Seminole Nation, I. T.

 

Alice Brown Davis Obituary

Oklahoma City, OK
June 22, 1935 Vol. 43 No. 165
E. K Gaylord, Editor

 

Death Friday closed the colorful career of Mrs. Alice Brown Davis, noted chieftan of the Seminole Indian Nation. She died a victim of heart disease at the age of 82 years.

A true pioneer mother, Mrs. Davis, only Indian woman from this section to occupy a niche in Oklahoma's hall of fame, reared her family of ten children unaided after the death of her husband when the youngest was but three.

Perpetuating her spirit of usefulness are six daughters, Mrs. W. S. Key, wife of the works relief director for Oklahoma; Mrs. V. L. Kiker, wife of Seminole county's representative; Mrs. E. Aldridge, prominent Wewoka club woman; Mrs. Frank Fleet, Ada and Mrs. John Twinan, Sulphur, Mrs. Ben Locke, Oklahoma City, and two sons, John Davis, of Oklahoma City and Jack Davis, an actor. Her other two children are dead.

APPOINTED BY HARDING

Mrs. Davis, only woman to hold that office, was appointed chief of the Seminoles by President Harding in 1922. She succeeded her brother, John F. Brown, Jr., who had served 30 successive years.

Mrs. Davis was born near Parkhill in the old Cherokee Nation Sept. 10, 1852.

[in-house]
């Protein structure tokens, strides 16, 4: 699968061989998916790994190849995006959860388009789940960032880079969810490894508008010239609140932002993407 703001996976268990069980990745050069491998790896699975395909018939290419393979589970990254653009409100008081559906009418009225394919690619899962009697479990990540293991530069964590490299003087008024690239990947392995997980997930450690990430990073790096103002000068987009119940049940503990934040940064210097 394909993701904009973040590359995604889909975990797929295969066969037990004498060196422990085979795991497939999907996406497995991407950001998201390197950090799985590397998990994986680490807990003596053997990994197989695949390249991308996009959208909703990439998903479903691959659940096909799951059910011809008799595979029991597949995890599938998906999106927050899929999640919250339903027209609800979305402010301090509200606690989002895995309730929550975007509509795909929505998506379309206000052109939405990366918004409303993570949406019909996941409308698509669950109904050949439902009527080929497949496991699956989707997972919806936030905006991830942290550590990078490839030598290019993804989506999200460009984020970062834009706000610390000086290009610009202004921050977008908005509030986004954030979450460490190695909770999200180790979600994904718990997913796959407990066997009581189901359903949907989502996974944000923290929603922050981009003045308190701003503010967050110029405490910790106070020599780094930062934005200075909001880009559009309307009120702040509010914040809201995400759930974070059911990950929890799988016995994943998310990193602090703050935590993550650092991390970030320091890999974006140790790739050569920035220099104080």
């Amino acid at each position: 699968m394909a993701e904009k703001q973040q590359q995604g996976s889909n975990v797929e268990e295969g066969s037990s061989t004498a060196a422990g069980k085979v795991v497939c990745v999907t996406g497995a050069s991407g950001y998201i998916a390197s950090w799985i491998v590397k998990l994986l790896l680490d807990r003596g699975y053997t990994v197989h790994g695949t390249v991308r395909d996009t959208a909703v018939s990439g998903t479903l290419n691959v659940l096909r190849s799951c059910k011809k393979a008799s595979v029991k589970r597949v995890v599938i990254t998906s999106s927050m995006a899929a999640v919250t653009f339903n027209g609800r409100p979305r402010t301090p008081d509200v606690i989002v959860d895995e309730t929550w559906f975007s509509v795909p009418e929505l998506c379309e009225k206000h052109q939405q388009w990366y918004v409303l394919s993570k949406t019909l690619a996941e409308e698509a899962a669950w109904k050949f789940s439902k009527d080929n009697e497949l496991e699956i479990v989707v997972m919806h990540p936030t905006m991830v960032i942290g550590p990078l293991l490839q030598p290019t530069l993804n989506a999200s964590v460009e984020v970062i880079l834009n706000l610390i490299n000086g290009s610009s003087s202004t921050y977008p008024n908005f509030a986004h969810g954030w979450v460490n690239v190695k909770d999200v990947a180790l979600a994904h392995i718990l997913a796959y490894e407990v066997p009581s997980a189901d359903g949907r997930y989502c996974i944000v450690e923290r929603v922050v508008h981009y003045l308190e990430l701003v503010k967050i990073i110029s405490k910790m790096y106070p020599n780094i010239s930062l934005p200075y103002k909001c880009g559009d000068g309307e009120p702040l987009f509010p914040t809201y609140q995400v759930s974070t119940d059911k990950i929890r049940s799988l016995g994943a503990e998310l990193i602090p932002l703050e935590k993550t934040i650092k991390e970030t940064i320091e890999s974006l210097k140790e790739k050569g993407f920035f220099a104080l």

Her father was a government physician, John F. Brown, of Scotch descent and her mother a Seminole princess of the Tiger Clan. The young doctor met his bride during the original trek of the Seminole from Florida to Oklahoma Territory. He flaunted tribal laws to marry her.

After the Civil War, Mrs. Davis moved with her parents to Greenhead Prairie, Pottawatomie county, Oklahoma, after residing at Fort Gibson during the war between the states. At Greenhead Prairie they were neighbors to the Jesse Chisholm family of 'Chisholm Trail' fame.

MOTHER OF TEN CHILDREN

In 1874 Mrs. Davis married George R. Davis of Leroy, Kansas. Widowed after the birth of ten children, she founded the Arbeka Trading Post and post office in Seminole county. There she reared her family, finding time also to take part in tribal affairs.

In 1910 she went to Old Mexico to seek possession of a tract of land ceded by the Mexican government to Wildcat, a Seminole warrior, for his gallant defense of the people of Sonora during an outbreak in 1840. Too much time had elapsed, however, and she was unsuccessful in her mission.

In 1914 she went to Florida as a missionary in the Everglades.

Funeral services will be held here Sunday afternoon.

Find A Grave Memorial for Alice B. Davis

*Note: As favorable as this obituary is to the late Alice B. Davis, it is full of errors.

1. George R. Davis did not die leaving Alice with ten children to raise.
They were divorced as he was having an affair with their cook, Victoria.
He would later marry her and they would raise their child together.

2. Alice's father, John F. Brown was indeed an Army physician but was not of Scottish descent,
he did not graduate from the University of Edinburgh, he was from a well to do Charleston, South Carolina
family who disowned him when he married Lucy.

3. Lucy was not a Seminole princess and the Tiger Clan had no royal ties.

4. Alice went to Mexico in 1903.

5. Alice went to Florida in 1905 and 1909.

 

 

 

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